Many people understand the benefits of diversifying investments among asset classes to help manage the risk and return of a retirement plan. But diversification can also be used to help manage the tax treatment of retirement assets—resulting in the potential for higher net income during retirement years.

Tax considerations of retirement assets[1]

When is assets growth is taxed
Taxed now Taxed later Taxed never
CDs and money markets 401(k) / 403 (b) accounts Roth IRAs
Mutual funds Traditional IRAs Cash value life insurance [2]
Savings account

Feature comparison of variotus assets[1]

Taxable asset 401(k) / traditional IRAs Roth IRAs Cash value life insurance [2]
Tax deductible contributions
IRS does not limit contributions due to income
Tax deferred growth
No penalty for early withdrawals
Tax free distributions
No required minimum distributions at 70 ½
Will not increase social security taxation or Medicare premiums
Includes income tax free survivor benefits

Example of Tax Issue

PROBLEM: 401(k) withdrawals are taxed as ordinary income [3]

In addition to some rental properties and his Social Security, Brian’s retirement plan consists only of his 401(k) plans. He has maximized his contributions and has a tidy sum saved. His financial professional (FP) points out that withdrawals from his 401(k) accounts will be taxed as ordinary income. His FP also explains that Brian may be in a higher tax bracket during retirement than he is now– due to possible changes in tax law and his growing account values. At retirement, assuming a 25% tax rate, an annual withdrawal of $100,000 would result in taxes of $25,000, leaving a net income of $75,000 available for his retirement.4 They discuss tax diversification as an option and that having some tax-free income would increase the amount available.

SOLUTION: Cash-value life insurance such as Indexed Universal Life Policy can help provide tax diversification.

Working with his FP, Brian has also decided that he needs $1 million of life insurance to protect the family. The FP shows Brian how a cash value life insurance policy can help him meet both objectives – life insurance protection for his family and a ‘taxed never’ asset to increase his diversification.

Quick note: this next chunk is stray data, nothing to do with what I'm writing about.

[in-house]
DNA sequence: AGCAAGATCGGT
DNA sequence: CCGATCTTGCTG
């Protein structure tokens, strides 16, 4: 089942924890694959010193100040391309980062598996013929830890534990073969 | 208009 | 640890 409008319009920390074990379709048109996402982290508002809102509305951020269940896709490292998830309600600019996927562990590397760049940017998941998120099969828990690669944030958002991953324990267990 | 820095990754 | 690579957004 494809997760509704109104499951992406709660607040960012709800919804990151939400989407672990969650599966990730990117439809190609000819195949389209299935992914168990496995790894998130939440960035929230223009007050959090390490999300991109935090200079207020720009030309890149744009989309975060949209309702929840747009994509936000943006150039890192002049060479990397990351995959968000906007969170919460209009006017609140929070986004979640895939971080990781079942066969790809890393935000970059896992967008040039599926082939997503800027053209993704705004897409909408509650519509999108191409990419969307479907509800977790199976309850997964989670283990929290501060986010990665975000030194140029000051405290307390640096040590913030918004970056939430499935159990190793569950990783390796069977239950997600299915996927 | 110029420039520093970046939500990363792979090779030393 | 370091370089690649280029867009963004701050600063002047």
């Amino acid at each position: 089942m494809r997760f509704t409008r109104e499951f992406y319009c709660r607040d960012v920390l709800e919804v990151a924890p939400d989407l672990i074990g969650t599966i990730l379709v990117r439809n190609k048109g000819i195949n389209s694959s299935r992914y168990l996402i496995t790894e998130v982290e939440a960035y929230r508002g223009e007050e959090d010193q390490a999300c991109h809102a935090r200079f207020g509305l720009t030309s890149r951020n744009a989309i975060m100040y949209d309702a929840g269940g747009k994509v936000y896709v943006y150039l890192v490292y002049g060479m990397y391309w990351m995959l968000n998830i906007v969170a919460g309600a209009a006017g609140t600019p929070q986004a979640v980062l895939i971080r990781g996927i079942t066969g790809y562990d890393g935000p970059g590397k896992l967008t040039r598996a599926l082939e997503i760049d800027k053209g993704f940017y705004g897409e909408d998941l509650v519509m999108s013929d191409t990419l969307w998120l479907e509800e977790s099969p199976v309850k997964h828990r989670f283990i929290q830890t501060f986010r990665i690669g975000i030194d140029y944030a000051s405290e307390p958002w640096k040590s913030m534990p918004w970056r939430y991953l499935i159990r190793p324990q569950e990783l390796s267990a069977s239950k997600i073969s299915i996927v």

RESULTS: At retirement, Brian choose to take $50,000 from his 401(k) and from his cash value life policy. He was able to increase his net income by $12,500 over the 401(k)-only plan.

  1. The descriptions and features of the various assets in these tables are for general information purposes and address the most typical circumstances. There are many regulations governing the taxation and operation of all assets mentioned and you should seek the advice of a tax professional before making any changes to your current or future retirement plans, accounts or assets.
  2. Cash value life insurance policies are subject to Modified Endowment Contract rules that discourage overfunding based on face amount, insured’s age and other factors. Cash value life insurance also contains additional mortality charges that will increase the expense of this product. Also, distributions in excess of total premiums paid are taxable unless taken as loans (which are subject to interest charges). Consult a policy illustration for more information.
  3. This is a not an actual case. It is a hypothetical representation for illustrative purposes, only. The individual 401(k) plan and life insurance policy withdrawals are aggregated in the illustration for convenience. It is not a comprehensive analysis of the subject matter and you should work with a tax professional before making changes to your circumstances.
  4. Withdrawals are subject to federal tax of 25% and may be subject to state income taxes. A 10% federal early withdrawal tax penalty may apply if taken before age 59 1/2.
  5. Withdrawals in excess of total premiums paid are taxable unless taken as loans (which are subject to interest charges).